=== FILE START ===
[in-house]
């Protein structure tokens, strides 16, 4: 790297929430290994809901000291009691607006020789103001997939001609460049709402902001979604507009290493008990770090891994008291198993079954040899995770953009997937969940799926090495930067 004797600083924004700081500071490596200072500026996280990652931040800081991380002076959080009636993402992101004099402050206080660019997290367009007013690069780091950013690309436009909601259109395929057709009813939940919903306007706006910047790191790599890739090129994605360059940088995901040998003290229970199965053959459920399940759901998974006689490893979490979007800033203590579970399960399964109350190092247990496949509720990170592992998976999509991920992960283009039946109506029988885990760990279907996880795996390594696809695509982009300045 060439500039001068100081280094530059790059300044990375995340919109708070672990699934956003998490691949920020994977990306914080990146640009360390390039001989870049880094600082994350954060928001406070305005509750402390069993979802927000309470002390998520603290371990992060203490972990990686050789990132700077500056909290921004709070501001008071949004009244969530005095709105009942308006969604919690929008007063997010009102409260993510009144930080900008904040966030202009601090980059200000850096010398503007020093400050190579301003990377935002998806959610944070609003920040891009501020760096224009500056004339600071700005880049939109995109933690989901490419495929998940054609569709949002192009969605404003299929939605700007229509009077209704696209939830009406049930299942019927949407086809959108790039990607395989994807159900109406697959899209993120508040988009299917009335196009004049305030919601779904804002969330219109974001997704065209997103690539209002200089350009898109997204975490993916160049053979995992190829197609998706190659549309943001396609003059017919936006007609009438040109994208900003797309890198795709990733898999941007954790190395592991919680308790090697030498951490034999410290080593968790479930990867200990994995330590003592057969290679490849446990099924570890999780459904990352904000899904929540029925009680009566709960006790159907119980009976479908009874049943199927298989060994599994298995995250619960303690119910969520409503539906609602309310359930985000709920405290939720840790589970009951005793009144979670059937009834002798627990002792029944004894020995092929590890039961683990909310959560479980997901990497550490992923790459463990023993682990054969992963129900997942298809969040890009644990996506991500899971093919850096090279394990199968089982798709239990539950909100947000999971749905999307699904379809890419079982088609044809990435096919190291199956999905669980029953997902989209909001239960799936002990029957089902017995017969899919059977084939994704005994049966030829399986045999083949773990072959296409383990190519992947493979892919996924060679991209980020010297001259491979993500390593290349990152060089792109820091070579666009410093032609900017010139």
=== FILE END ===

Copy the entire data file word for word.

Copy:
[in-house]
């Protein structure tokens, strides 16, 4: 790297929430290994809901000291009691607006020789103001997939001609460049709402902001979604507009290493008990770090891994008291198993079954040899995770953009997937969940799926090495930067 004797600083924004700081500071490596200072500026996280990652931040800081991380002076959080009636993402992101004099402050206080660019997290367009007013690069780091950013690309436009909601259109395929057709009813939940919903306007706006910047790191790599890739090129994605360059940088995901040998003290229970199965053959459920399940759901998974006689490893979490979007800033203590579970399960399964109350190092247990496949509720990170592992998976999509991920992960283009039946109506029988885990760990279907996880795996390594696809695509982009300045 060439500039001068100081280094530059790059300044990375995340919109708070672990699934956003998490691949920020994977990306914080990146640009360390390039001989870049880094600082994350954060928001406070305005509750402390069993979802927000309470002390998520603290371990992060203490972990990686050789990132700077500056909290921004709070501001008071949004009244969530005095709105009942308006969604919690929008007063997010009102409260993510009144930080900008904040966030202009601090980059200000850096010398503007020093400050190579301003990377935002998806959610944070609003920040891009501020760096224009500056004339600071700005880049939109995109933690989901490419495929998940054609569709949002192009969605404003299929939605700007229509009077209704696209939830009406049930299942019927949407086809959108790039990607395989994807159900109406697959899209993120508040988009299917009335196009004049305030919601779904804002969330219109974001997704065209997103690539209002200089350009898109997204975490993916160049053979995992190829197609998706190659549309943001396609003059017919936006007609009438040109994208900003797309890198795709990733898999941007954790190395592991919680308790090697030498951490034999410290080593968790479930990867200990994995330590003592057969290679490849446990099924570890999780459904990352904000899904929540029925009680009566709960006790159907119980009976479908009874049943199927298989060994599994298995995250619960303690119910969520409503539906609602309310359930985000709920405290939720840790589970009951005793009144979670059937009834002798627990002792029944004894020995092929590890039961683990909310959560479980997901990497550490992923790459463990023993682990054969992963129900997942298809969040890009644990996506991500899971093919850096090279394990199968089982798709239990539950909100947000999971749905999307699904379809890419079982088609044809990435096919190291199956999905669980029953997902989209909001239960799936002990029957089902017995017969899919059977084939994704005994049966030829399986045999083949773990072959296409383990190519992947493979892919996924060679991209980020010297001259491979993500390593290349990152060089792109820091070579666009410093032609900017010139």